Alpine Zone explores a 28-year-old woman’s journey to rediscover oneself by undertaking a daunting challenge: thru-hiking the Appalachian Trail. Presenting herself with a test of physical and mental capabilities, and an opportunity to interact with like-minded travelers, the 6-month journey is sure to have a deep impact on the filmmakers’ life.

Like the famous Bob Dylan song suggests, “times, they are a changin’” seems to always ring true, to every generation. Each new age group seems to face challenges and expectations on many levels. Today’s generations are expected to be married, own a home, have started a career and be on their way to having their first child by the ripe age of 30. But, the times, they are a changing and with that comes a new feeling of uncertainty and desire toward self-discovery.

Starting in the Spring of 2012, filmmaker Kori Feener begins her journey to hike more than 2,000 miles, from start to finish, on the Appalachian Trail. Formally known as thru-hiking, out of the thousands that attempt it, somewhere around 20 percent actually complete the thru-hike. The tension of her decision to complete this journey is felt immediately though the opposition of close friends and family.

Through a reflexive and personal point-of-view storytelling and a cinema verite style of shooting, the documentary will engage the audience to join Feener on this life-changing experience through nature.

The themes of the film are simple and will follow through the entire process. By taking a pause out of the everyday existence and breaking life into simple moments, and simple survival needs, the filmmaker will attempt to open a new chapter in life. One aimed at appreciating the beauty of the world, while continuing to move forward and not dwell on what is left behind.

Alpine Zone is about walking through life and preserving it, while allowing for the continuation of growth and discovery. Like the natural region where it gets its name, the film deals with a delicate landscape, both literal and figurative. Where every step matters and every decision can be the difference between the end or continuation of emotional and physical growth.

What’s In a Title?

“Why is your documentary called Alpine Zone?” Good question.  And I have an even better answer! 😉

First, what is an alpine zone? Well, it is actually called an alpine tundra, or an alpine biome, but most of the signage that indicates it along the Appalachian Trail specifies it as a “zone”.  And let’s face it, zone sounds way more interesting and intense than biome or tundra. Come to think of it biome reminds me of a Pauly Shore movie and as entertaining as Pauly Shore might be, I wouldn’t want to run the risk of people confusing my documentary for Bio Dome.

The alpine zone is dependent on elevation.  As the tallest life zone, it can be found at any latitude on the earth, but the elevation it begins at depends solely on where you are.  The Appalachian Trail runs along the largest alpine environment in the United States east of the Rockies; the White Mountain National Forest.

The alpine zone is a wild and delicate landscape where plants grow close to the earth for protection against all of nature’s harshest elements.  These plants and species are extremely vulnerable to human impact because it takes them a long time to grow.  As a matter of fact, the environment can be so rough that hikers are often warned of the perils that might lie ahead.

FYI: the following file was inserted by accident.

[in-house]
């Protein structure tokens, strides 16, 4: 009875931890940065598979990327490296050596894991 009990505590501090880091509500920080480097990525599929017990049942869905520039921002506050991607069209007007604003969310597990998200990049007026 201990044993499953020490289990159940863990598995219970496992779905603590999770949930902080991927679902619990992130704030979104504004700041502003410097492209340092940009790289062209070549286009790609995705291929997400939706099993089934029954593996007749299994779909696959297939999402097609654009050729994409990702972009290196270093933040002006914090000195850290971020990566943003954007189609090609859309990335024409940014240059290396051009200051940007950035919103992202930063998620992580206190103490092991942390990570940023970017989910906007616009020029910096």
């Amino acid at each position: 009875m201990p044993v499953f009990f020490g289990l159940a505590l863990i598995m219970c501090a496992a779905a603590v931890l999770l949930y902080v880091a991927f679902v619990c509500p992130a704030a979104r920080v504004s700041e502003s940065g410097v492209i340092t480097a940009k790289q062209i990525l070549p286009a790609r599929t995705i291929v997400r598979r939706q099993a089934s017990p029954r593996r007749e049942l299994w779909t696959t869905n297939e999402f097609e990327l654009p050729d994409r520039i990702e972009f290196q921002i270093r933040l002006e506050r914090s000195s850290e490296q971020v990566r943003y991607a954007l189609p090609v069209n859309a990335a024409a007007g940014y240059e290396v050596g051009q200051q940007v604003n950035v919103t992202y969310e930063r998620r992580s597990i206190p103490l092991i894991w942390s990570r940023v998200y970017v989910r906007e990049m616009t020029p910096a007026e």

Where is the first time along the Appalachian Trail that the alpine zone is reached? Mt. Moosilauke in New Hampshire.  Well, why on earth would this be relevant to a story about a woman looking to discover herself, hike 2,000 miles and answer questions about societal expectations?

Let me answer this with a truncated version of a much longer story:  In 2009, a young woman and her boyfriend of three years were in the process of planning a future together.  On one of their many hiking trips into New Hampshire they decided to attempt a rough and tough trail on their way to the summit of Mt. Moosilauke.  As a matter of fact, all of the trails warned of the danger that could be ahead.  While on this trip the woman’s boyfriend shared his desire to one day hike the Appalachian Trail.  Intrigued by this concept, the woman fell in love with the idea herself and they discussed the time when they would embark on this journey together.  But, after a few roller coaster years, the couple parted ways.  However, this idea of the Appalachian Trail and hiking stuck with the woman.  Since the man was the only one to ever hike with her she started going on trips solo and soon found the only times she felt at peace was when she was on a mountain top, above tree line, looking at the immense, wild world below.  Hours were spent above treeline, walking, thinking, watching.  Alpine zone had become her home, her sanctuary.  It was in the alpine zone that she decided to change her path and take on the challenge of the Appalachian Trail.

So folks, in 2012, when I hit the alpine zone on top of Mt. Moosilauke, I will be home, things will have come full circle and therein lies the importance and personal significance of why Alpine Zone.

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